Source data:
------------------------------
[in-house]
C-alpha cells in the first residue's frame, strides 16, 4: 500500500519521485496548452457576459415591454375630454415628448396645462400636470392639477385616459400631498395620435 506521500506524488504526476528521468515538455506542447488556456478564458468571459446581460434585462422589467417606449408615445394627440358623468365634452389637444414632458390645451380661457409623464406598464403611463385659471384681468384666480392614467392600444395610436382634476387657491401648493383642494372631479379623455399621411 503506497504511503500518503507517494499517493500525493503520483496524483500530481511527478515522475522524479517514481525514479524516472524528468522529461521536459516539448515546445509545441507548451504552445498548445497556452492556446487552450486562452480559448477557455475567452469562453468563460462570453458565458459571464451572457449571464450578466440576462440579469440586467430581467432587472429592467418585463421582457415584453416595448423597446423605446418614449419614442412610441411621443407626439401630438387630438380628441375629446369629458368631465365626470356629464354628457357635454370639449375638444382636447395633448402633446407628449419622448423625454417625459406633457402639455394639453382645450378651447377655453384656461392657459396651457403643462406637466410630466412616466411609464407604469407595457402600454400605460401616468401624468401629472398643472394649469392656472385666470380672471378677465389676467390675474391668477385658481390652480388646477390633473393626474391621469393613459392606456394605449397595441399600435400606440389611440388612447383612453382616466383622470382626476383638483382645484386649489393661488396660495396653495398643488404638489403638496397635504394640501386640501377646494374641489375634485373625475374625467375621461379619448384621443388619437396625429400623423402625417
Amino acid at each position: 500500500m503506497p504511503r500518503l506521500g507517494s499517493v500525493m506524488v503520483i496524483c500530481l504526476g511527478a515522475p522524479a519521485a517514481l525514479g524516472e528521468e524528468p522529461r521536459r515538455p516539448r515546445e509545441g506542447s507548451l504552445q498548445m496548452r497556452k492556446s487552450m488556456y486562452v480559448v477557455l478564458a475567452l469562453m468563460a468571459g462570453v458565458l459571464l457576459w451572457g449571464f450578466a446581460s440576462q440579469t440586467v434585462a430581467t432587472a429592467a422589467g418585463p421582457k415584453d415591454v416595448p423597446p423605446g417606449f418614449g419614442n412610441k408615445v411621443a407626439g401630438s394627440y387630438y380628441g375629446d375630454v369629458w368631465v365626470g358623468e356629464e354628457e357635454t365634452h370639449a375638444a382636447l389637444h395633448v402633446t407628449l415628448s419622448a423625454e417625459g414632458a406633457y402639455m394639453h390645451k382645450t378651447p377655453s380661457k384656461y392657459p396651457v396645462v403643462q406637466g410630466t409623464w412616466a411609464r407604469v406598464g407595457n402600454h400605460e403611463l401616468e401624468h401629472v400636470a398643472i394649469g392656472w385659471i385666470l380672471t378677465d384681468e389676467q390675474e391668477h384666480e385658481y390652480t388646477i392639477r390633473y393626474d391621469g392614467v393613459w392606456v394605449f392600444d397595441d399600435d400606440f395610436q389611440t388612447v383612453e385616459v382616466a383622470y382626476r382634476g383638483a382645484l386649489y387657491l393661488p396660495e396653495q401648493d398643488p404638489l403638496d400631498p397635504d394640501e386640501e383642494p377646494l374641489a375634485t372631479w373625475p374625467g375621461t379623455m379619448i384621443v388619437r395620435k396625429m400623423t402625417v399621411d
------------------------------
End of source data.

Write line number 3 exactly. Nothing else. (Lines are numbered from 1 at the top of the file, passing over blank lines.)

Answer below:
Amino acid at each position: 500500500m503506497p504511503r500518503l506521500g507517494s499517493v500525493m506524488v503520483i496524483c500530481l504526476g511527478a515522475p522524479a519521485a517514481l525514479g524516472e528521468e524528468p522529461r521536459r515538455p516539448r515546445e509545441g506542447s507548451l504552445q498548445m496548452r497556452k492556446s487552450m488556456y486562452v480559448v477557455l478564458a475567452l469562453m468563460a468571459g462570453v458565458l459571464l457576459w451572457g449571464f450578466a446581460s440576462q440579469t440586467v434585462a430581467t432587472a429592467a422589467g418585463p421582457k415584453d415591454v416595448p423597446p423605446g417606449f418614449g419614442n412610441k408615445v411621443a407626439g401630438s394627440y387630438y380628441g375629446d375630454v369629458w368631465v365626470g358623468e356629464e354628457e357635454t365634452h370639449a375638444a382636447l389637444h395633448v402633446t407628449l415628448s419622448a423625454e417625459g414632458a406633457y402639455m394639453h390645451k382645450t378651447p377655453s380661457k384656461y392657459p396651457v396645462v403643462q406637466g410630466t409623464w412616466a411609464r407604469v406598464g407595457n402600454h400605460e403611463l401616468e401624468h401629472v400636470a398643472i394649469g392656472w385659471i385666470l380672471t378677465d384681468e389676467q390675474e391668477h384666480e385658481y390652480t388646477i392639477r390633473y393626474d391621469g392614467v393613459w392606456v394605449f392600444d397595441d399600435d400606440f395610436q389611440t388612447v383612453e385616459v382616466a383622470y382626476r382634476g383638483a382645484l386649489y387657491l393661488p396660495e396653495q401648493d398643488p404638489l403638496d400631498p397635504d394640501e386640501e383642494p377646494l374641489a375634485t372631479w373625475p374625467g375621461t379623455m379619448i384621443v388619437r395620435k396625429m400623423t402625417v399621411d